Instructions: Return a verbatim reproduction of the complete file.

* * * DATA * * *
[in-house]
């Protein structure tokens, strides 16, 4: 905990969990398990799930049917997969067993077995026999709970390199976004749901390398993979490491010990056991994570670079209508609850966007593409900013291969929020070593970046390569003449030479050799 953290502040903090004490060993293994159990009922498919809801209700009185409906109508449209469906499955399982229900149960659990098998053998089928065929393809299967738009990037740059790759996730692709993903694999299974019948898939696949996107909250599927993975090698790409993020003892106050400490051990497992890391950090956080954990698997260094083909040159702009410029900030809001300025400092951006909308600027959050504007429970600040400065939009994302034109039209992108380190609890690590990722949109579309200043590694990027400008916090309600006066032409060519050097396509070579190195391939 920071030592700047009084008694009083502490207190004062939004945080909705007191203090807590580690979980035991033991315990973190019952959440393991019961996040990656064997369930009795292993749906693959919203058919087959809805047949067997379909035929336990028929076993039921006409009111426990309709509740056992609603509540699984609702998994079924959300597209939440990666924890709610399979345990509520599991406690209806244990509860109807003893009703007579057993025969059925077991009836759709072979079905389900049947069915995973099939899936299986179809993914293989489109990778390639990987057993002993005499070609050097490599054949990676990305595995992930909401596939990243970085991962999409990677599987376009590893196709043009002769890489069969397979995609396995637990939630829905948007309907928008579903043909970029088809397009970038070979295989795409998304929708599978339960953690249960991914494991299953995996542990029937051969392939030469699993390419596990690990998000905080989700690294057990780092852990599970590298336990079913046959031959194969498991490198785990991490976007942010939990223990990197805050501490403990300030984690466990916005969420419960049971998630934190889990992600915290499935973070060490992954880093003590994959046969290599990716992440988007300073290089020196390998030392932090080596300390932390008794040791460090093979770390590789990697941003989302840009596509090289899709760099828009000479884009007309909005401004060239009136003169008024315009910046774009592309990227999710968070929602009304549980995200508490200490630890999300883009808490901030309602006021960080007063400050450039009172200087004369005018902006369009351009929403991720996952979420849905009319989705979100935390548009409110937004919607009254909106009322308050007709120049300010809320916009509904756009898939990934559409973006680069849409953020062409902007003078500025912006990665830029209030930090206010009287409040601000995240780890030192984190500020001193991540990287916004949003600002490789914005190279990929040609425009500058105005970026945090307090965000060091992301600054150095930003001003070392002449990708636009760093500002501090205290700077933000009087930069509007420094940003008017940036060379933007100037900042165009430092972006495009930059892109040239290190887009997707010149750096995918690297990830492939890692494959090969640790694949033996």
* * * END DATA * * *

[in-house]
């Protein structure tokens, strides 16, 4: 905990969990398990799930049917997969067993077995026999709970390199976004749901390398993979490491010990056991994570670079209508609850966007593409900013291969929020070593970046390569003449030479050799 953290502040903090004490060993293994159990009922498919809801209700009185409906109508449209469906499955399982229900149960659990098998053998089928065929393809299967738009990037740059790759996730692709993903694999299974019948898939696949996107909250599927993975090698790409993020003892106050400490051990497992890391950090956080954990698997260094083909040159702009410029900030809001300025400092951006909308600027959050504007429970600040400065939009994302034109039209992108380190609890690590990722949109579309200043590694990027400008916090309600006066032409060519050097396509070579190195391939 920071030592700047009084008694009083502490207190004062939004945080909705007191203090807590580690979980035991033991315990973190019952959440393991019961996040990656064997369930009795292993749906693959919203058919087959809805047949067997379909035929336990028929076993039921006409009111426990309709509740056992609603509540699984609702998994079924959300597209939440990666924890709610399979345990509520599991406690209806244990509860109807003893009703007579057993025969059925077991009836759709072979079905389900049947069915995973099939899936299986179809993914293989489109990778390639990987057993002993005499070609050097490599054949990676990305595995992930909401596939990243970085991962999409990677599987376009590893196709043009002769890489069969397979995609396995637990939630829905948007309907928008579903043909970029088809397009970038070979295989795409998304929708599978339960953690249960991914494991299953995996542990029937051969392939030469699993390419596990690990998000905080989700690294057990780092852990599970590298336990079913046959031959194969498991490198785990991490976007942010939990223990990197805050501490403990300030984690466990916005969420419960049971998630934190889990992600915290499935973070060490992954880093003590994959046969290599990716992440988007300073290089020196390998030392932090080596300390932390008794040791460090093979770390590789990697941003989302840009596509090289899709760099828009000479884009007309909005401004060239009136003169008024315009910046774009592309990227999710968070929602009304549980995200508490200490630890999300883009808490901030309602006021960080007063400050450039009172200087004369005018902006369009351009929403991720996952979420849905009319989705979100935390548009409110937004919607009254909106009322308050007709120049300010809320916009509904756009898939990934559409973006680069849409953020062409902007003078500025912006990665830029209030930090206010009287409040601000995240780890030192984190500020001193991540990287916004949003600002490789914005190279990929040609425009500058105005970026945090307090965000060091992301600054150095930003001003070392002449990708636009760093500002501090205290700077933000009087930069509007420094940003008017940036060379933007100037900042165009430092972006495009930059892109040239290190887009997707010149750096995918690297990830492939890692494959090969640790694949033996």